Word & Song by Anthony Esolen
Poem of the Week
"The lunatic, the lover, and the poet..."

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"The lunatic, the lover, and the poet..."

Shakespeare, from A Midsummer Night's Dream

So, you’ve got two young men of Athens and two young women, out in the forest at night. How come? One pair, Lysander and Hermia, were going to elope, because her grumpy father wanted her to marry a certain Demetrius instead. Demetrius isn’t any great shakes — he’s ditched his own girl friend, Helena, to go after Hermia. Helena and Hermia have always been as close as schoolgirls can get, or — as we’ll see — like cats in a catfight. Helena has snitched on Hermia, trying to get into Demetrius’s good graces. Crazy already? How about this? You have a bunch of working men, not the brightest lanterns in the porch, in that same forest, to practice putting on a ridiculous play about Pyramus and Thisbe, who eloped because their fathers couldn’t get along, and ended up, because of a lion and a big mistake or two, not getting out of there. The guys mean well, but if you don’t roar with laughter at their “poetry” and their bad acting until you weep, you’ve got to have lungs of stone! Can things in the woods get more confused? How about this? The fairies are about: Oberon their king, who’s on the outs with Titania their queen, so he’s going to play a trick on her to make her love the first critter she sees after she wakes up; and who’s the middleman but Robin Goodfellow, otherwise known as the Puck, full of mischief. “I am that merry wanderer of the night!” says he, and boy is that the truth!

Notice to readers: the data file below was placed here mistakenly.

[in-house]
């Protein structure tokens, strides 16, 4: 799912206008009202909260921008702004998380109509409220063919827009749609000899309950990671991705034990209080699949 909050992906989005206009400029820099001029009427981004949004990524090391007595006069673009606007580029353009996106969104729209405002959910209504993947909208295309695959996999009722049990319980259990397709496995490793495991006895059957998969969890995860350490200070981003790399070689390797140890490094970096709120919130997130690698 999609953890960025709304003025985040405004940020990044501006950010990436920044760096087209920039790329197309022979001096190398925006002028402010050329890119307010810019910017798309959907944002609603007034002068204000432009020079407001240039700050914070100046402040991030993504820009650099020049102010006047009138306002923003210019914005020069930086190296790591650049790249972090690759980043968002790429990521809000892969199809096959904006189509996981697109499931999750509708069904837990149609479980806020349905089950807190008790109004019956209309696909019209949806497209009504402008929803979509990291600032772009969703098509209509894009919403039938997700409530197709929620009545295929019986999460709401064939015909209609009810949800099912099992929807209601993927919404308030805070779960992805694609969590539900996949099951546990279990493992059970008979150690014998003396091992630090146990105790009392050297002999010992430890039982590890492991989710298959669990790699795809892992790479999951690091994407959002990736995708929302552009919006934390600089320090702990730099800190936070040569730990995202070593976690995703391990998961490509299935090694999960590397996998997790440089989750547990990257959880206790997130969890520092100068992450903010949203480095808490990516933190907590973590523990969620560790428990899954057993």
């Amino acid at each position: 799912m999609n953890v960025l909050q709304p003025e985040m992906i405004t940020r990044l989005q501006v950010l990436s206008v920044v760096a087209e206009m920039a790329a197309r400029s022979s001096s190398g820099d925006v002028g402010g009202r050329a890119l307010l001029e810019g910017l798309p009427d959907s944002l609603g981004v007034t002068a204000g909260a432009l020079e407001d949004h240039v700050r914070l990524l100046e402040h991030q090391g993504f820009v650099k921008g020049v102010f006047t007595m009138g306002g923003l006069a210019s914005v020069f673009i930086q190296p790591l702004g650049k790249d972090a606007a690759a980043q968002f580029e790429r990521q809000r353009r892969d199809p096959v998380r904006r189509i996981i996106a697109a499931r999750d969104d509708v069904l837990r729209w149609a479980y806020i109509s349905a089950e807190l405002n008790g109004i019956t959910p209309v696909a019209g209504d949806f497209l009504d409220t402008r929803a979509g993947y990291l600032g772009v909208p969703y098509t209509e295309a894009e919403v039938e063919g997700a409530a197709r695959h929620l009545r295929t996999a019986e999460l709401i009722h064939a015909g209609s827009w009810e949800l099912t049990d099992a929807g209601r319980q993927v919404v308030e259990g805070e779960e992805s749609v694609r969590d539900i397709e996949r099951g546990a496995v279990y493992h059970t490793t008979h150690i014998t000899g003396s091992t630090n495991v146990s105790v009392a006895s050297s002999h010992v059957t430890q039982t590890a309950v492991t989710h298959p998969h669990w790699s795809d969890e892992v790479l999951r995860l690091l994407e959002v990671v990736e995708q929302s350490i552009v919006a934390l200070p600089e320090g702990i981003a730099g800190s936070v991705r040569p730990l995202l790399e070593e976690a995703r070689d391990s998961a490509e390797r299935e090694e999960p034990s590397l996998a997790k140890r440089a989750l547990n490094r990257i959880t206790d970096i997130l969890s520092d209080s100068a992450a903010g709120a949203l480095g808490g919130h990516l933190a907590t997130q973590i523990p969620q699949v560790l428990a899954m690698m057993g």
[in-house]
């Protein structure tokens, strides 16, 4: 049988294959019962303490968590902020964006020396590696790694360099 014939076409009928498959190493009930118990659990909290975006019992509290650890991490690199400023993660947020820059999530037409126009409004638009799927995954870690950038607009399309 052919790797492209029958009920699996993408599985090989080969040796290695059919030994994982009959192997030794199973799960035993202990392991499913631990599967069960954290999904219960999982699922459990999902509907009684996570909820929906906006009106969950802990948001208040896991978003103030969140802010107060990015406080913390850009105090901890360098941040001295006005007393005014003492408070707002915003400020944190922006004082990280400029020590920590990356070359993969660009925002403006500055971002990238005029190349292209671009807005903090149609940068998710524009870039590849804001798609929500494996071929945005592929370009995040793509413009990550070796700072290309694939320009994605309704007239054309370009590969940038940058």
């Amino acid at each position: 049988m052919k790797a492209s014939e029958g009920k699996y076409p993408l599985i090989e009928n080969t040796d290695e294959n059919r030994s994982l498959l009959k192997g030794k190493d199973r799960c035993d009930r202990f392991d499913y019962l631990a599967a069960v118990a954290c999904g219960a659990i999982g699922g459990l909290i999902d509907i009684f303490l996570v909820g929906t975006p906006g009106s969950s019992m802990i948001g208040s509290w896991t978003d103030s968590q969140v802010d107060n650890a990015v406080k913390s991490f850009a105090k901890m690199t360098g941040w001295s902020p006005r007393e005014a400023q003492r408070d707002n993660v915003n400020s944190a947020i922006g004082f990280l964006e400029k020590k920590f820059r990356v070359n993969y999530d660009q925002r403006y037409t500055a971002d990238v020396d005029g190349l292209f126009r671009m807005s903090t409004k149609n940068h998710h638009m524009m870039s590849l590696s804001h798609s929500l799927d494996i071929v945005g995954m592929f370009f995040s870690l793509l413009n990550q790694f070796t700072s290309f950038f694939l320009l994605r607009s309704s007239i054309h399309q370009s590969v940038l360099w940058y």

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Well, I’m not going to go through the whole of A Midsummer Night’s Dream. You’ll have to take on that delight for yourself. But you can imagine the wild things that happen with all those people in the dark, and one potion that makes you fall crazy in love, and another that makes you loathe what you loved, and Puck mistaking this boy for that boy, and Titania waking up to see a blustery weaver whom Puck has stuck an ass’s head on, and so forth. But they’re all set to rights in the end, though they still don’t know what hit them, and that’s where our Poem of the Week comes in. Theseus the duke of Athens is celebrating his own wedding to the Amazon princess Hippolyta, and he’s heard the stories the youngsters have told, and doesn’t believe them. He thinks that they have conjured them up by thought — by the power of imagination. Theseus is a rational fellow. Hippolyta’s not so sure. Of course, everybody knows that the woods aren’t full of fairies and you don’t fall in and out of love at a snap of the fingers, and so on; those things don’t happen! But the irony is that they did happen.